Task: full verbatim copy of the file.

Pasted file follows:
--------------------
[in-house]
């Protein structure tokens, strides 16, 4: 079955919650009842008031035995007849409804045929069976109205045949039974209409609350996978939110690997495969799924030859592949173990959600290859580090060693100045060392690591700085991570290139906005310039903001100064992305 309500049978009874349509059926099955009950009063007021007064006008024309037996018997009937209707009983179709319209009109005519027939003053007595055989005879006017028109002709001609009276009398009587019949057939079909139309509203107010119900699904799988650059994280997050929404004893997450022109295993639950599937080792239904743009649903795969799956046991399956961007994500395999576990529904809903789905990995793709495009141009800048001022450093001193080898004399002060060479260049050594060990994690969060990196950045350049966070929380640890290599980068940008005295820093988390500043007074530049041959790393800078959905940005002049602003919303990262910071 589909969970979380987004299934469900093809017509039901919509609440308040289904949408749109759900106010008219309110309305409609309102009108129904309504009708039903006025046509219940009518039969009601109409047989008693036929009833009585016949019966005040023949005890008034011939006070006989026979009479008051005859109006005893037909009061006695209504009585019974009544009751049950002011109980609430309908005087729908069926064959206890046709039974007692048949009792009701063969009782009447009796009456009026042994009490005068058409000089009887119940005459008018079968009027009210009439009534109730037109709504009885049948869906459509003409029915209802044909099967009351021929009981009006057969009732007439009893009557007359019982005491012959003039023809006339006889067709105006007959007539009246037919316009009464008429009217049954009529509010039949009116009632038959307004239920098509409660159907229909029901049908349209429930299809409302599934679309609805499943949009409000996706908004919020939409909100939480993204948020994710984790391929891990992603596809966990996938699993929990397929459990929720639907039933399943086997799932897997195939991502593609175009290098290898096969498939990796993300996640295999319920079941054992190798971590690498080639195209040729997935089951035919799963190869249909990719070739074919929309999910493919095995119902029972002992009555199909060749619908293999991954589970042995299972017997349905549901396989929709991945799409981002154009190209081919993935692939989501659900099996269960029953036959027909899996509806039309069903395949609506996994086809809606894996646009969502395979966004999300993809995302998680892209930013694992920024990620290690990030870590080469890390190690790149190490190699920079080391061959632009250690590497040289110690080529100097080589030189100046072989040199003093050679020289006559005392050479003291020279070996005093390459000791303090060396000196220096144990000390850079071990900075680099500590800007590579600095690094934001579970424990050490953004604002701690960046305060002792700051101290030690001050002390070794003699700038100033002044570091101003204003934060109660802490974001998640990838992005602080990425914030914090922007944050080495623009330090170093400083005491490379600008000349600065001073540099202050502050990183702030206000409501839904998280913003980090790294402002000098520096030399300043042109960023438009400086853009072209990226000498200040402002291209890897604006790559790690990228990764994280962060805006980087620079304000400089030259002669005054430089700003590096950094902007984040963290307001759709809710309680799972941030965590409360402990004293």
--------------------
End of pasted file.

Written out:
[in-house]
């Protein structure tokens, strides 16, 4: 079955919650009842008031035995007849409804045929069976109205045949039974209409609350996978939110690997495969799924030859592949173990959600290859580090060693100045060392690591700085991570290139906005310039903001100064992305 309500049978009874349509059926099955009950009063007021007064006008024309037996018997009937209707009983179709319209009109005519027939003053007595055989005879006017028109002709001609009276009398009587019949057939079909139309509203107010119900699904799988650059994280997050929404004893997450022109295993639950599937080792239904743009649903795969799956046991399956961007994500395999576990529904809903789905990995793709495009141009800048001022450093001193080898004399002060060479260049050594060990994690969060990196950045350049966070929380640890290599980068940008005295820093988390500043007074530049041959790393800078959905940005002049602003919303990262910071 589909969970979380987004299934469900093809017509039901919509609440308040289904949408749109759900106010008219309110309305409609309102009108129904309504009708039903006025046509219940009518039969009601109409047989008693036929009833009585016949019966005040023949005890008034011939006070006989026979009479008051005859109006005893037909009061006695209504009585019974009544009751049950002011109980609430309908005087729908069926064959206890046709039974007692048949009792009701063969009782009447009796009456009026042994009490005068058409000089009887119940005459008018079968009027009210009439009534109730037109709504009885049948869906459509003409029915209802044909099967009351021929009981009006057969009732007439009893009557007359019982005491012959003039023809006339006889067709105006007959007539009246037919316009009464008429009217049954009529509010039949009116009632038959307004239920098509409660159907229909029901049908349209429930299809409302599934679309609805499943949009409000996706908004919020939409909100939480993204948020994710984790391929891990992603596809966990996938699993929990397929459990929720639907039933399943086997799932897997195939991502593609175009290098290898096969498939990796993300996640295999319920079941054992190798971590690498080639195209040729997935089951035919799963190869249909990719070739074919929309999910493919095995119902029972002992009555199909060749619908293999991954589970042995299972017997349905549901396989929709991945799409981002154009190209081919993935692939989501659900099996269960029953036959027909899996509806039309069903395949609506996994086809809606894996646009969502395979966004999300993809995302998680892209930013694992920024990620290690990030870590080469890390190690790149190490190699920079080391061959632009250690590497040289110690080529100097080589030189100046072989040199003093050679020289006559005392050479003291020279070996005093390459000791303090060396000196220096144990000390850079071990900075680099500590800007590579600095690094934001579970424990050490953004604002701690960046305060002792700051101290030690001050002390070794003699700038100033002044570091101003204003934060109660802490974001998640990838992005602080990425914030914090922007944050080495623009330090170093400083005491490379600008000349600065001073540099202050502050990183702030206000409501839904998280913003980090790294402002000098520096030399300043042109960023438009400086853009072209990226000498200040402002291209890897604006790559790690990228990764994280962060805006980087620079304000400089030259002669005054430089700003590096950094902007984040963290307001759709809710309680799972941030965590409360402990004293």